Metro Weekly

Spotlight: Aida’s Shayla S. Simmons

Simmons' intense, resonant performance of the Nubian princess has been hailed by critics

Aida: Shayla — Photo: DJ Corey

“I can’t remember the last time I’ve had a chance to play a princess or a queen or anything of that nature,” says Shayla S. Simmons. “That’s one of the most exciting things about doing Aida.

The New York-based, Baltimore-born actress is taking on the lead in the hit Elton John/Tim Rice musical, currently at Constellation Theatre.

Her intense, resonant performance of the Nubian princess who, after being forced into slavery, rises to help her people is being hailed by local critics, including this publication’s, who called Simmons “a powerhouse when enacting the drama of Aida’s captivity and reticent romance.”

To prepare for the role, Simmons derived inspiration from powerful women in history.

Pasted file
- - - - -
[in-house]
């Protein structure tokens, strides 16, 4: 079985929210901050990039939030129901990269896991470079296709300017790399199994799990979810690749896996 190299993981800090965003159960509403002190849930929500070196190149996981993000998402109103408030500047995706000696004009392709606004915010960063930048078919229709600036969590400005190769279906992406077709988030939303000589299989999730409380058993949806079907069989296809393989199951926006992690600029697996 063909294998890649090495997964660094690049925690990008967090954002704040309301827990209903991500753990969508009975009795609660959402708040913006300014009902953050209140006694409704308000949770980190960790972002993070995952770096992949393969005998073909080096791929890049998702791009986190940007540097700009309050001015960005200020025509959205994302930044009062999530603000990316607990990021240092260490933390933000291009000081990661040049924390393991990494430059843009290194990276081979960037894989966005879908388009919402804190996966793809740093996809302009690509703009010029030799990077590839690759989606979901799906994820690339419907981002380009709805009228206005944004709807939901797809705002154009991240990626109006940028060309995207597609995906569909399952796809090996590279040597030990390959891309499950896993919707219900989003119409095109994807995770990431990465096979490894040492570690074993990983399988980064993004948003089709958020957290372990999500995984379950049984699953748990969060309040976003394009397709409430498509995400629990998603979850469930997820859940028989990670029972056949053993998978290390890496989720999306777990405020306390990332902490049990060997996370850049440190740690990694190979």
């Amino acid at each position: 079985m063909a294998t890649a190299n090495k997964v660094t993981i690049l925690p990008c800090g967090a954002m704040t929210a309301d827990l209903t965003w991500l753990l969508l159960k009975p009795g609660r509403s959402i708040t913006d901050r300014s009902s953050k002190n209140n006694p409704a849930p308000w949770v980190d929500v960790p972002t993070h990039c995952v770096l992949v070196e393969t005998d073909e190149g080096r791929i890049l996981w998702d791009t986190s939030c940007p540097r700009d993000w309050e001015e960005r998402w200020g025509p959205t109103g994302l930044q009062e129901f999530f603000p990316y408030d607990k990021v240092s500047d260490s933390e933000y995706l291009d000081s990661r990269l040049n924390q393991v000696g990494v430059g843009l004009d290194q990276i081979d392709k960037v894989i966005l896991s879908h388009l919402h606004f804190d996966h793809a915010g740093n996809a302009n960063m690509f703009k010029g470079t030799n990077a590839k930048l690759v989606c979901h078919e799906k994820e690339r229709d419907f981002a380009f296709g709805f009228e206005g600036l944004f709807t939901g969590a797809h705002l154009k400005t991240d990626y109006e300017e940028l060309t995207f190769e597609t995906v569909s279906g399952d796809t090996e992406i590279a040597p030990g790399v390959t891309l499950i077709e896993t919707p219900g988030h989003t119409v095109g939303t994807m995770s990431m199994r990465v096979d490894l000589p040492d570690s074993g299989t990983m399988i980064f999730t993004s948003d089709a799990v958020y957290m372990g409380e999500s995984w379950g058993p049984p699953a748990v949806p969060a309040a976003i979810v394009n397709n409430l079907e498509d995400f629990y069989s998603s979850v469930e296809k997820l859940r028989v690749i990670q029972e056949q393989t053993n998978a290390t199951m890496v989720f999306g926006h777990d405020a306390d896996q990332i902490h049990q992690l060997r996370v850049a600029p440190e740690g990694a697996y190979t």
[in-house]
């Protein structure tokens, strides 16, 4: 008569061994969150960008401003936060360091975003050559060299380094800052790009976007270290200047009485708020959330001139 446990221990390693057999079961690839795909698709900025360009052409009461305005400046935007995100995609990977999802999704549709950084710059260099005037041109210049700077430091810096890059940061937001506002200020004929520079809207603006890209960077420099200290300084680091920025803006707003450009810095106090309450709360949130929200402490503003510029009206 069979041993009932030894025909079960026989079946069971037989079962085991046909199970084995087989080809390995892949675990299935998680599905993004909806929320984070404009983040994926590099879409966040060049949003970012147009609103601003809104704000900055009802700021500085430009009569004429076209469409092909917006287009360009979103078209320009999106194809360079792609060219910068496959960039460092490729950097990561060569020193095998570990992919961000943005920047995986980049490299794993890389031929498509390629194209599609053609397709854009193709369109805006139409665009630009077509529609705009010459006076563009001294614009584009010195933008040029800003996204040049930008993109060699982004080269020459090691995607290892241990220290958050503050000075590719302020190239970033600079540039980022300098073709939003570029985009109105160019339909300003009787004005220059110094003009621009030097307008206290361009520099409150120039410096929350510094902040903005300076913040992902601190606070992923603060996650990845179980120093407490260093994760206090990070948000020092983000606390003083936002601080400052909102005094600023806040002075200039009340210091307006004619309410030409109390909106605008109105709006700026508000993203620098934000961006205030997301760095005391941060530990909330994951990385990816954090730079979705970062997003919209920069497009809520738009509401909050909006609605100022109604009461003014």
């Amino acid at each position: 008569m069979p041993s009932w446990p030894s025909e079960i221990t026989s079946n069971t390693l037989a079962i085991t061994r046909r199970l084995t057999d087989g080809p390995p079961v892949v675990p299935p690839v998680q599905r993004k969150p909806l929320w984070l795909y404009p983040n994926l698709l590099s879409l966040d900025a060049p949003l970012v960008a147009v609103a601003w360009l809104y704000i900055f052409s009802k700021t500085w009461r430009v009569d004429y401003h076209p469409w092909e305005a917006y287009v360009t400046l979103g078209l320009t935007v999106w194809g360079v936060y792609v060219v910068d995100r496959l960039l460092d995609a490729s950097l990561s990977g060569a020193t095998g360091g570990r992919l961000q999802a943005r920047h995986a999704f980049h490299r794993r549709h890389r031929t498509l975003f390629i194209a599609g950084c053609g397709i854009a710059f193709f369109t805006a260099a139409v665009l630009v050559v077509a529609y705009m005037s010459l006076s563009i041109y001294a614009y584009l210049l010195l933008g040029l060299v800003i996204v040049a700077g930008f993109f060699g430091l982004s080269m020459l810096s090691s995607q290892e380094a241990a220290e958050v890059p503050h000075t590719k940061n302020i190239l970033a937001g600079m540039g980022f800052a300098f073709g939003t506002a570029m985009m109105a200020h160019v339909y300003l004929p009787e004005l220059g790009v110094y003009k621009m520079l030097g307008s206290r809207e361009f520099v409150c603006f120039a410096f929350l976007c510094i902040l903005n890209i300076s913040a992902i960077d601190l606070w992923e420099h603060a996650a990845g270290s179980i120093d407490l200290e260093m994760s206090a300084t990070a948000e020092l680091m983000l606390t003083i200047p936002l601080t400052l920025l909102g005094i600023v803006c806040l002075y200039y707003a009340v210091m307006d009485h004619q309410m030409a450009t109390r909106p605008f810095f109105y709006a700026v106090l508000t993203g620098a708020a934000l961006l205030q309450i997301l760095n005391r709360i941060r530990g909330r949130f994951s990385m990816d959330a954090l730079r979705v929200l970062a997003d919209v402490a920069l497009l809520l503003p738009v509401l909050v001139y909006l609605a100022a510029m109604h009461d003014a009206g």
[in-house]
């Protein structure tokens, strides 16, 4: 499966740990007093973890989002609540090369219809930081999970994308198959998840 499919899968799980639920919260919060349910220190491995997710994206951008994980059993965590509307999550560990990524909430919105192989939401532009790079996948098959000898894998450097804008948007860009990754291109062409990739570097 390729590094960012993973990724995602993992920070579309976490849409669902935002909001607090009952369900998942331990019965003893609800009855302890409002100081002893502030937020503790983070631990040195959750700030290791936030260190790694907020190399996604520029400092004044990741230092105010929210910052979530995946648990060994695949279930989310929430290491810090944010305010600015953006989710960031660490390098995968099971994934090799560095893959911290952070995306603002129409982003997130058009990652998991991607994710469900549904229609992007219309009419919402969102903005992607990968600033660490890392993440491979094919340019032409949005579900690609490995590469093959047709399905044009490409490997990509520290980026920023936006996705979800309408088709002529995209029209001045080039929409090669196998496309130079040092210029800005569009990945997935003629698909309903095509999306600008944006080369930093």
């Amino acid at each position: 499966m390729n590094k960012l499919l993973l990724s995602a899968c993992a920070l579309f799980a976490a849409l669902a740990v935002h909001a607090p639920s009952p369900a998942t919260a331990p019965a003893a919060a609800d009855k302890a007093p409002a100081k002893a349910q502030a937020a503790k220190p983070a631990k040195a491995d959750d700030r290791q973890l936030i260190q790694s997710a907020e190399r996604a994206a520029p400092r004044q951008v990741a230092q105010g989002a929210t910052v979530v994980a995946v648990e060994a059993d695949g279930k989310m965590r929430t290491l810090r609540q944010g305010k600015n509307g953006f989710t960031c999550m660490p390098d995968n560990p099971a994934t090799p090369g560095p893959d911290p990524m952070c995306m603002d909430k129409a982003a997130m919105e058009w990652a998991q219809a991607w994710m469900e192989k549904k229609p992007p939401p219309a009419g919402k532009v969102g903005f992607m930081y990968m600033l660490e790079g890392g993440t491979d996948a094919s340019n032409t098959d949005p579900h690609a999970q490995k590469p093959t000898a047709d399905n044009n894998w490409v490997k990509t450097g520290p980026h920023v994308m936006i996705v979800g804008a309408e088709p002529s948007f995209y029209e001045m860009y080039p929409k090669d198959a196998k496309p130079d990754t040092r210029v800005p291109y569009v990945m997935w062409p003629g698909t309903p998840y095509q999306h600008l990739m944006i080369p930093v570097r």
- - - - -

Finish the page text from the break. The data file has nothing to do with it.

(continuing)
“Fannie Lou Hamer, Coretta Scott King, Harriet Tubman, and Sojourner Truth — all these pivotal women of history,” she says. “I really looked to them and read their stories to see how they handled situations. They were the first of their time. How daunting must it have been to fulfill those tasks and complete those things in their time when it was unconventional and unheard of?”

While Simmons, last seen in D.C. in Signature’s production of Dreamgirls, would love to one day play Shug Avery in The Color Purple (“I just love the story and the music — it’s really one that I can relate to”), she’s presently more interested in writing, producing, and directing.

“I don’t find myself too interested in most of the shows that are on Broadway at the moment,” she says, bluntly. “There’s very few shows for people of color, or shows that I can relate to, or that are relatable to the current times for people of color. So I’m interested in creating my own.”

Aida runs through November 18 at Source Theatre, 1835 14th St. NW. Tickets are $25 to $55. Call 202-204-7741, or visit ConstellationTheatre.org.

Randy Shulman is Metro Weekly's Publisher and Editor-in-Chief. He can be reached at rshulman@metroweekly.com.

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